The time is now. A bipartisan group of lawmakers, advocates and officials gathered Wednesday morning to introduce a bill that would raise the juvenile age of prosecution in the adult criminal system.
North Carolina currently is one of only two states that prosecutes 16- and 17-year-olds as adults.
“North Carolina must not be last,” said Judge Marion Warren, Director of the N.C. Administrative Office of the Courts.
He joined several lawmakers from both political parties and both the House and Senate in announcing House Bill 280, the Justice Juvenile Reinvestment Act.
Warren said the most difficult part of the jobs he’s had over the years as a lawyer, an advocate, a judge and a prosecutor, has been witnessing the damaging effects of prosecuting teens as adults.
“You have someone that commits an offense that you see is from the sheer folly of youth and lack of maturity, and that offense carries with them the rest of their lives,” he said. “We put an Albatross or a millstone around the youth of our state when we give them an adult conviction.”
Among other things, HB 280 would raise the age of juvenile jurisdiction to include 16- and 17-year-olds, except in the case of certain violent felonies. The primary bill sponsors are Representatives Chuck McGrady (R-Henderson), David Lewis (R-Harnett), Duane Hall (D-Wake) and Susan Martin (R-Pitt, Wilson).
McGrady said that when the General Assembly passed the Justice Reinvestment Act in 2011 to reform the adult criminal justice system, it reaped major benefits.
He said the policies led to the lowest prison population in a decade and saved the state nearly $165 million from 2012 to 2015, adding that he believes HB 280 will bring similar benefits.
“Aside from it being the right thing to do, it’s fiscally the right thing to do,” he said. “Over a long period of time, this bill will save us some money; short term, we’re going to have to make some investments in the juvenile justice system.”
He said staff was still working on a fiscal note for the bill but estimated it would require several hundred million dollars in a three to five year span.
“Overall though, it’s a quick payback,” McGrady said.
William Lassiter, deputy commissioner of Juvenile Justice in the Division of Adult Correction and Juvenile Justice, explained some cost-benefit analyses that showed a range of benefits for the state from $7 to $50 million per year.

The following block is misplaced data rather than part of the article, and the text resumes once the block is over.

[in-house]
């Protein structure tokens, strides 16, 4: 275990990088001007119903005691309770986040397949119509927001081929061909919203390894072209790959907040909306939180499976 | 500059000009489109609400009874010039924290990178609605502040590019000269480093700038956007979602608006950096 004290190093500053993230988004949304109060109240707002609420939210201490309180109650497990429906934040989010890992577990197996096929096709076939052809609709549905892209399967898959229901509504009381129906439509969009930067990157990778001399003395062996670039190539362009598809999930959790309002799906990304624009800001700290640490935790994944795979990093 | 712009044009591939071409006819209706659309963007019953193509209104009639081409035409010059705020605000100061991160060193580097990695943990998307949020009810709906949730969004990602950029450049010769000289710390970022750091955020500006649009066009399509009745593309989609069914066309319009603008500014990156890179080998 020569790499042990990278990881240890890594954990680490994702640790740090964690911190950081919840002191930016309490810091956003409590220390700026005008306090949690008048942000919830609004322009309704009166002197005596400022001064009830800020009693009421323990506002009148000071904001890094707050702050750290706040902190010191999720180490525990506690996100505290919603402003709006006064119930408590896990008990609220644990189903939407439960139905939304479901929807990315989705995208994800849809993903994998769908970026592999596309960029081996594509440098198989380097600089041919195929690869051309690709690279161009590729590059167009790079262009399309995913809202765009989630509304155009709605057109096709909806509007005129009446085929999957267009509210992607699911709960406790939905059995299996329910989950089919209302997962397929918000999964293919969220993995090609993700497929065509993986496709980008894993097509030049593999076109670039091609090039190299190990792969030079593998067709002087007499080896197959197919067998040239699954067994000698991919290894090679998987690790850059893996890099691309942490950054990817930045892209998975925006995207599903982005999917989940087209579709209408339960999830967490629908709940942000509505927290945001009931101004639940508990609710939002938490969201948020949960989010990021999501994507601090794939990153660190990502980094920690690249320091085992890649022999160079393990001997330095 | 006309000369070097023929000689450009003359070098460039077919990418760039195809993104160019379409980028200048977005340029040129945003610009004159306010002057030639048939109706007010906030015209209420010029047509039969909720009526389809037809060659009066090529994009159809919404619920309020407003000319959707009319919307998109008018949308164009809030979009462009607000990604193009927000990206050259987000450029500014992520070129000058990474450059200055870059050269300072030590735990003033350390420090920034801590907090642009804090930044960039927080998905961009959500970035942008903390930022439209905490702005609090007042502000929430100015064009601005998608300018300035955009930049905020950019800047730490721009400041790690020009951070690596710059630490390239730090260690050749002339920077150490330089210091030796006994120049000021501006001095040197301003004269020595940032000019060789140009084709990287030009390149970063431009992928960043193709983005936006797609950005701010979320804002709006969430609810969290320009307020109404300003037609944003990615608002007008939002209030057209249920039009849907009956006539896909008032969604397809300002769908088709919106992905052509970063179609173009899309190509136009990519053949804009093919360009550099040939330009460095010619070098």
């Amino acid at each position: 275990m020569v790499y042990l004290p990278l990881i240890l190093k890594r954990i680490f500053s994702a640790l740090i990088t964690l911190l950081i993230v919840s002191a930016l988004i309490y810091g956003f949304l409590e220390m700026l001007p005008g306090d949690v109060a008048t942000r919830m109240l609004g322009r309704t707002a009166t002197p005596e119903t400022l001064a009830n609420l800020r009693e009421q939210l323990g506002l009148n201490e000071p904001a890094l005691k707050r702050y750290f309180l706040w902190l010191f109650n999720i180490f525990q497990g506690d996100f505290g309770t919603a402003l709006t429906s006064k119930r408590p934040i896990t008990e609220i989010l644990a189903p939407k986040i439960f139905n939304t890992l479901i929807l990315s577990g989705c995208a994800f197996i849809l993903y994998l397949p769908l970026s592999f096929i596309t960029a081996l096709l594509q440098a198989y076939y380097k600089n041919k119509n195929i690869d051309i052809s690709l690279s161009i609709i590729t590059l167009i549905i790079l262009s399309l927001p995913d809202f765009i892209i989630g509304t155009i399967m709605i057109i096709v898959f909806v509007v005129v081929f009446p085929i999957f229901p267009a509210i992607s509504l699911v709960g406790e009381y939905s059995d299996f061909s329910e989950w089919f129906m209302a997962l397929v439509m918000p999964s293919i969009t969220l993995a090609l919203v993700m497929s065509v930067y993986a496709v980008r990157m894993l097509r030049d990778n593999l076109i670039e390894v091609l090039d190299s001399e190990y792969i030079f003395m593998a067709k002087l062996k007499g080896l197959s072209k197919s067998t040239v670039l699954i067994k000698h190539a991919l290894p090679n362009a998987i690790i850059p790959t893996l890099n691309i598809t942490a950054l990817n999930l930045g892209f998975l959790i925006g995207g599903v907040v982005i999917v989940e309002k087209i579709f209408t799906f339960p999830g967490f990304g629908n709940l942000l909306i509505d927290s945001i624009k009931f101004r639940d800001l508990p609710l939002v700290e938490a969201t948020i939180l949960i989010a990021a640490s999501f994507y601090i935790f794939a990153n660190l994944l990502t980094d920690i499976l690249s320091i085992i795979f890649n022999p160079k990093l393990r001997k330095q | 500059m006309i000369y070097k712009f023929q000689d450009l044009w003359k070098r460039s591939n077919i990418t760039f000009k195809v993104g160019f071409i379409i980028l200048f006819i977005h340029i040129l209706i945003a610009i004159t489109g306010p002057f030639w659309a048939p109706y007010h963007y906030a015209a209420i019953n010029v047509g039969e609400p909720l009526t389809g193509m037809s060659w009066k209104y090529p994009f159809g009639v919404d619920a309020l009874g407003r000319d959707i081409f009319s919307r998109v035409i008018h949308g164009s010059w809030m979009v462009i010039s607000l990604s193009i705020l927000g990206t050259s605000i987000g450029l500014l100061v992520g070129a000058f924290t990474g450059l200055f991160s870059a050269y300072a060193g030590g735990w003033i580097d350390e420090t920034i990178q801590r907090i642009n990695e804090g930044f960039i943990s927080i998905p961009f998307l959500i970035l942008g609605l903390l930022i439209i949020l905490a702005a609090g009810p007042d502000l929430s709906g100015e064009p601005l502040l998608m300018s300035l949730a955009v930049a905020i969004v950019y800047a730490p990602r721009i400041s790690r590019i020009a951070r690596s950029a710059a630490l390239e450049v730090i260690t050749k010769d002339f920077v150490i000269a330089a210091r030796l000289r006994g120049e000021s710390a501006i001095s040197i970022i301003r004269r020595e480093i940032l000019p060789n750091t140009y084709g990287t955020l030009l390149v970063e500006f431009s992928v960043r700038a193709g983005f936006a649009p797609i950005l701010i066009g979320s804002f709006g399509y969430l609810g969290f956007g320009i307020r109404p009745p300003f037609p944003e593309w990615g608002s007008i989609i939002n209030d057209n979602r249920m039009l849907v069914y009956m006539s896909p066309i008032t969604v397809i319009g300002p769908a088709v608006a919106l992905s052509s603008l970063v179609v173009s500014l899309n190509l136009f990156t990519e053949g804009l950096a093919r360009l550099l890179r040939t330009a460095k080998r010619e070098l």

The lower number, he said, was an actual dollars benefit, whereas the larger number included actual dollars and benefits to juveniles. Just by keeping teens in the juvenile criminal system, as opposed to the adult system, is shown to reduce recidivism by 8 percent, Lassiter said.
Over time, that means there are less kids growing up and going to prison and less adults who have to be on probation or require supervision — the number one cost-saving benefit, he said.
Hall also spoke about his support for the bill, and said that in recent years, only 3.3 percent of juveniles were shown to have committed violent crimes. Prosecuting juveniles as adults, he said, means that small offenses have “enormous long-term consequences.”
Hall said he was an attorney who represented juveniles before working at the legislature. He said he’s had dozens of kids in tears because they couldn’t go into the military in the same role as family members or receive financial aid or work on campus to pay for school because of their records.
In an effort to answer the question about why this year is different for others in terms of actually passing a bill to raise the age, Hall said there’s more support.
“It seems like absolutely everyone is on board,” he said. “The public is overwhelmingly in support of this.”
The work of N.C. Supreme Court Chief Justice’s Mark Martin’s Courts Commission, which studied raising the age and recommended it to legislators, helped to gain the support of law enforcement, which in the past has been opposed to such legislation.
The N.C. Sheriff’s Association, Police Benevolent Association and Association of Chiefs of Police are all on board with HB 280.
There are also a ton of advocacy organizations who have worked for decades to get legislation to raise the age passed. NC Child put out a statement after Wednesday’s press conference.
“Adolescence is a time when many youth make minor mistakes that can result in police involvement. In North Carolina today, this results in thousands of 16- and 17-year-olds being charged as adults rather than the juveniles they are every year,” said Michelle Hughes, Executive Director at NC Child and a member of the Raise the Age NC Coalition. “Unlike teens who end up in the adult system, the juvenile system requires frequent contact with court counselors, assessments, rehabilitative services, mental health and substance abuse treatment, counseling and education. It also involves families in keeping young people on the right path. When we stop charging teens as adults we can ensure they receive the services they need to learn from their mistakes, and develop new skills that will help them grow up successfully.”
The release also points out that the N.C. House approved a bill in 2014 that would have redirected 16- and 17-year-olds charged with misdemeanors to the juvenile justice system.
“House Bill 280, grounded in research and diverse stakeholder input, goes beyond previously passed legislation to include all misdemeanors as well as low-level felonies,” the release states. “The evidence is clear that outcomes are better for young people and society at large when teens are adjudicated in the juvenile justice system.”